Surrey City Councillor Linda Annis dismisses as “completely wrong” the city bylaws enforcement department’s tactic of “luring” Uber drivers into Surrey only to hit them with a warning and the ride-hailing company with a $500 fine.
Councillor Brenda Locke echoed that.
“I think it’s an entrapment,” Locke said. “There are literally hundreds of businesses in Surrey that operate without a business licence.
“It seems pretty obviously directed at the mayor’s project, which I think is unfortunate,” she said. “Surrey is not an island in all this. We are part of Metro Vancouver, we should be working with all of the other communities, cities in Metro Vancouver to make sure there’s some kind of coordinated effort.”
“This is just pure silliness.”
Michael van Hemmen, in charge of Uber for Western Canada, says his company does not believe the City of Surrey has the authority to block it from doing business here.
“Premier Horgan has been clear that municipalities do not have the authority to prevent ridesharing companies from operating,” he stated. “Uber and drivers have all the required approvals from the provincial government and the Passenger Transportation Board to operate in Metro Vancouver. We do not believe there is any legal basis for drivers to be fined by the City of Surrey.”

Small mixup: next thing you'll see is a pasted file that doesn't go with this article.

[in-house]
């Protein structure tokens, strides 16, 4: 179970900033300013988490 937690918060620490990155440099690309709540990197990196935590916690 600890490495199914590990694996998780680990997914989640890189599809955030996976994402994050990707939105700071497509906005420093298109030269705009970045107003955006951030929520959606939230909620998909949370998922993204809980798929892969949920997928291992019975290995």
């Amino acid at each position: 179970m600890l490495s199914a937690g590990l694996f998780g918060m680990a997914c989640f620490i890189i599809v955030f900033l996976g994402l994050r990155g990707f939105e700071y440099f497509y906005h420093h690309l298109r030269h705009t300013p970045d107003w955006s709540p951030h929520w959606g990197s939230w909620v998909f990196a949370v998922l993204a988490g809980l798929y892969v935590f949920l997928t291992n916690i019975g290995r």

Nevertheless, Annis said Monday that city staff told her three bylaws enforcement officers were directed to hail Uber drivers. “I know they were doing it over the weekend. I’m not sure whether or not they’re still doing it. What I do know is that the bylaw officers that were calling the ride-hailing services were issuing warnings only to the drivers but were fining Uber at $500 per trip into Surrey.”
It was not known at press time how many warnings or fines had been issued. Rob Costanzo, the city’s general manager, did not return requests for comment. Nor did Kim Marosevich, Surrey’s bylaws enforcement manager.
Asked if she thinks this is city business, or political business, Annis replied, “I think this is political business.”
“I feel it’s a very bad use of bylaw officers’ time – they should be focusing in on enforcing public safety issues in our city, not calling Uber drivers to come out to the city only to issue them a warning for coming here,” she said.
“The direction to city staff I don’t feel was appropriate. I don’t think this is proper utilization of city staff or resources, to bring in drivers only to issue them a warning. I think that is completely inappropriate,” she said. “T0 me it is completely wrong.”
Annis said there is a process set in place to approve how Uber will be operating in this city and “we should be letting the proper process to take shape, not luring Uber drivers or other ride-hailing services into Surrey only to issue infraction notices.”
Mayor Doug McCallum has voiced vehement opposition to ride hailing in Surrey, claiming it’s unfair to local taxi drivers. City Hall issued a canned statement Friday, after the Now-Leader sought his response to the Passenger Transportation Board’s approval of ride hailing companies operating in Metro Vancouver. He said this development hasn’t changed his position on the issue.